Why simulation training matters

Simulation training helps clinicians to maintain their skills and to provide life-saving care with confidence.

Simulation training helps clinicians to maintain their skills and to provide life-saving care with confidence.

In a workplace emergency I was able to competently and confidently provide airway ventilation to a patient in cardiac arrest. Why? Because I’d practised for such an eventuality during simulation training.

resus nursing
Simulation training can give practitioners a greater set of skills
Picture: iStock

The patient was an older woman who had been admitted with dehydration secondary to diarrhoea and vomiting. Initial investigations revealed that she had hypokalaemia and hypomagnesaemia, which were both suggested as the cause.

I realised that the on-call medical registrar and I were the most senior clinicians, and I stated that I would manage the patient’s airway.

I identified an obstruction. This was expected, as people who need resuscitation often have an obstructed airway, usually caused by loss of consciousness (Resuscitation Council (UK) 2016).


I provided prompt airway management; crucial to help prevent secondary hypoxic damage to the brain and vital organs (Resuscitation Council 2016). I decided to insert an airway, while chest compressions were maintained, to enable more effective ventilation compared with the use of basic airway adjuncts, and also to reduce the risk of gastric inflation (Resuscitation Council (UK) 2016).

After defibrillation attempts for ventricular fibrillation, the patient had a return of spontaneous circulation. I initially supported ventilation, but the patient quickly started to make respiratory effort and began breathing adequately and independently.

An anaesthetist attended as part of the medical emergency team, made sure I was managing the patient’s airway effectively and allowed me to continue. After ten minutes, the patient became increasingly responsive, began to bite on the airway, then began to gag.

I removed the airway, reassessed the patient and saw that an airway device was no longer needed. The patient was transferred to the intensive care unit for further care.

Independent management

Despite qualifying in 2002, this was the first time I had independently managed a patient’s airway with a supraglottic device. Yet I felt competent to perform the skill due to regular training on courses accredited by the Resuscitation Council (UK) such as immediate life support and advanced life support.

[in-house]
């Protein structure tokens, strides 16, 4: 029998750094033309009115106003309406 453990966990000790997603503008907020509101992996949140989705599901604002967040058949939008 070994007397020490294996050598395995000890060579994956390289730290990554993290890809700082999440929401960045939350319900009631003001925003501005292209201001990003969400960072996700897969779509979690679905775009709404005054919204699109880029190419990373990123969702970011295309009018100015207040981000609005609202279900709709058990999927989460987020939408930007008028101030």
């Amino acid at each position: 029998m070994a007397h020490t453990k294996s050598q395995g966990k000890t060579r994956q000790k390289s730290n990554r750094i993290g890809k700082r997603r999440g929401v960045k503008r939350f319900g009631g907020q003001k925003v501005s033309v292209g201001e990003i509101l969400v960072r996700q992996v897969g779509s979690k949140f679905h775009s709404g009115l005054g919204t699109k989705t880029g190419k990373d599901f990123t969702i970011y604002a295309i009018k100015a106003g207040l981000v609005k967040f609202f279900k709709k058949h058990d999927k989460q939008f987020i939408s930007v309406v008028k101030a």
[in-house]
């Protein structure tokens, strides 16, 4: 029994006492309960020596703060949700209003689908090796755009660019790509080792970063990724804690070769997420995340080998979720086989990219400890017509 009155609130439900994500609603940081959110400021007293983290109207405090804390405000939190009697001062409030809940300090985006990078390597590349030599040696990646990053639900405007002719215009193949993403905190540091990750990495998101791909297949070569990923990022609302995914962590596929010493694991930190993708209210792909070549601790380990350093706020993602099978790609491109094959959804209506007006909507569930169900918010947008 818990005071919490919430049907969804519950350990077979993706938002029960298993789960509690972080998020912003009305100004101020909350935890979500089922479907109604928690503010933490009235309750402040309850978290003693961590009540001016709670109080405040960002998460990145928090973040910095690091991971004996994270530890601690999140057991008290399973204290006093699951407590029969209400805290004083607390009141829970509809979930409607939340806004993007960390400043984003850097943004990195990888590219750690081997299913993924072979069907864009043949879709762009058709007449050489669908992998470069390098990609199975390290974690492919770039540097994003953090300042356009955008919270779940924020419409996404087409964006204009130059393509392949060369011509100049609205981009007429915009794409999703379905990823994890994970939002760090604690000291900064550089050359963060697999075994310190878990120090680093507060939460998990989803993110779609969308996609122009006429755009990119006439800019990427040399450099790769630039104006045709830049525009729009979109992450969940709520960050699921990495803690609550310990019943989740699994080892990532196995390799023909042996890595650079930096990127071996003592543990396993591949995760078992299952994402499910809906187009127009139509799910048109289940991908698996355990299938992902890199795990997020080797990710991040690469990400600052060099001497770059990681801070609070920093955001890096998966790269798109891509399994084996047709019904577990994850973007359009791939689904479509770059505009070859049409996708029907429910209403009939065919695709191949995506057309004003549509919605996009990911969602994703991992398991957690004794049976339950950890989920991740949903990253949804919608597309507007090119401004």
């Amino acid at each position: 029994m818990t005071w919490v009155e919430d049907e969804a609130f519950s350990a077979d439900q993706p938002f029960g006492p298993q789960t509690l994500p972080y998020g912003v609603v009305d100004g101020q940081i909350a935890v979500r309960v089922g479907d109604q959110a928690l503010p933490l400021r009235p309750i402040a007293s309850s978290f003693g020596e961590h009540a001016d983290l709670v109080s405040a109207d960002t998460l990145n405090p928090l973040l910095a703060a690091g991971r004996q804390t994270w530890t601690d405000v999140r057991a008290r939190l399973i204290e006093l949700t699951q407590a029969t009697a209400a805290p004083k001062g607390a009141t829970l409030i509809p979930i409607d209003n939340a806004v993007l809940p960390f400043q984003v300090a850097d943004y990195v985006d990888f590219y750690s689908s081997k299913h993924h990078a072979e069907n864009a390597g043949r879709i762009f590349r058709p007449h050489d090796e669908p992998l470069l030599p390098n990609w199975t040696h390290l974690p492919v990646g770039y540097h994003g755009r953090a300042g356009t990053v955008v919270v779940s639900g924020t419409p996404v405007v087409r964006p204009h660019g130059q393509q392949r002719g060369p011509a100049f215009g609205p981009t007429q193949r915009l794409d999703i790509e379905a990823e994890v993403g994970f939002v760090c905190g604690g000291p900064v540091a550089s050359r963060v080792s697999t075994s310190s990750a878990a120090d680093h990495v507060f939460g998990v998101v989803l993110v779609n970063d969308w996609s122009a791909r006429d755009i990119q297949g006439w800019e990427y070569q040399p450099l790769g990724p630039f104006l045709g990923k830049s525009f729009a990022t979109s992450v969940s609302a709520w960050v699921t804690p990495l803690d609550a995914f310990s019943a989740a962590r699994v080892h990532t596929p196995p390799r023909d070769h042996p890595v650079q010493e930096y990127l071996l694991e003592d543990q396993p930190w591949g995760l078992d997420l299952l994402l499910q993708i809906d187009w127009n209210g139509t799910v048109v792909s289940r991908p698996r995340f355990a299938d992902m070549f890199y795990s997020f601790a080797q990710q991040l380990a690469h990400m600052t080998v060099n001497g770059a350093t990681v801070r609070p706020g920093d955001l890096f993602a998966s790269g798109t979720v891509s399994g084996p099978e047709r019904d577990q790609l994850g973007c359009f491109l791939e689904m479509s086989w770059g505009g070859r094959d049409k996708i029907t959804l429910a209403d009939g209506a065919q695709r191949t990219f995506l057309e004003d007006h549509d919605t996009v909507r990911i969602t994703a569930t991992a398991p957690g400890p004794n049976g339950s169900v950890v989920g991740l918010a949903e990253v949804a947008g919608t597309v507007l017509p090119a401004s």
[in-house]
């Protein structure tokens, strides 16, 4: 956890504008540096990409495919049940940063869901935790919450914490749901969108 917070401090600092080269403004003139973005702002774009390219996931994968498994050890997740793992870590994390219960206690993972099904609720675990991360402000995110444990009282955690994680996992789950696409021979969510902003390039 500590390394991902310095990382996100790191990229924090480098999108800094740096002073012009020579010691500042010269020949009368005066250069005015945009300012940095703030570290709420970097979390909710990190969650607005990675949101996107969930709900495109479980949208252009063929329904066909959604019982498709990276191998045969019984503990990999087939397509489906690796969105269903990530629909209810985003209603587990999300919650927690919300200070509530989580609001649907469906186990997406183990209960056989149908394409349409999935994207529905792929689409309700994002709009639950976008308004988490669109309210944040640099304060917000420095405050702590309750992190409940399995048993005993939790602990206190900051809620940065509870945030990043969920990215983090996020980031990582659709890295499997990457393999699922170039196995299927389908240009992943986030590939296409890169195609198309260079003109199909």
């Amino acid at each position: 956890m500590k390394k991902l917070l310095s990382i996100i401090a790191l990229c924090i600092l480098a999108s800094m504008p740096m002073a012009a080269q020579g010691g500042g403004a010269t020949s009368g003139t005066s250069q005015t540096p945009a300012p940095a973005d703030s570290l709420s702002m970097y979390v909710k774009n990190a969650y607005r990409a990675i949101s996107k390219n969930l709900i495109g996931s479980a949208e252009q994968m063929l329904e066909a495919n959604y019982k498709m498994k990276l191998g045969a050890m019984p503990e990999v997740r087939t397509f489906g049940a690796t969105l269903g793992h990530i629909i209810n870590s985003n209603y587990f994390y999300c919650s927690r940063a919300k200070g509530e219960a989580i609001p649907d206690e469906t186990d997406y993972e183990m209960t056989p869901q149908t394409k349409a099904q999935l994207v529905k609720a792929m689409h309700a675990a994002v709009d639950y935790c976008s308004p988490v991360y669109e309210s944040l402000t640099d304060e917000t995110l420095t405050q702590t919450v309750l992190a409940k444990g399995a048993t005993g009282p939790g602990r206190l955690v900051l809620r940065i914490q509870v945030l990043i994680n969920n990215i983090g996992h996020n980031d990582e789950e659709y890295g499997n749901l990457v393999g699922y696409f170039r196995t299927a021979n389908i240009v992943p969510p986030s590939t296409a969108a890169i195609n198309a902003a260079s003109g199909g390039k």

I recertified in the advanced life support course in June 2016 using scenario-based simulations on realistic training aids, using the actual airway devices available in practice.

Over the past two decades, there has been an enthusiastic adoption of simulation in healthcare education. It has been recognised as an opportunity to practise and hone skills in a controlled environment (Motola et al 2013).

I believe it to be very relevant to healthcare today to improve patient safety and care (Gaba 2007).

The advanced course included workshops, skill stations and cardiac arrest simulations. I had never actually inserted that type of airway in practice, but I had trained extensively in clinical simulations and this is one of the strengths of training.

The scenarios let practitioners replicate real situations to provide prompt, safe and effective airway management. This experience has demonstrated to me the life-saving benefits that simulation training can deliver. 


  • Gaba D (2007) The future vision of simulation in healthcare. Journal of the Society for Simulation in Healthcare. 2, 2,126-135.
  • Motola I, Devine L, Chung H (2013) Simulation in healthcare education: a best evidence practical guide. AMEE Guide No 82. Medical Teacher. 35, 10, e1511-1530.
  • Resuscitation Council (UK) (2016) Advanced Life Support. Seventh edition. RCUK, London

About the author

Neal Aplin

Neal Aplin is an advanced nurse practitioner at Great Western Hospital, Swindon

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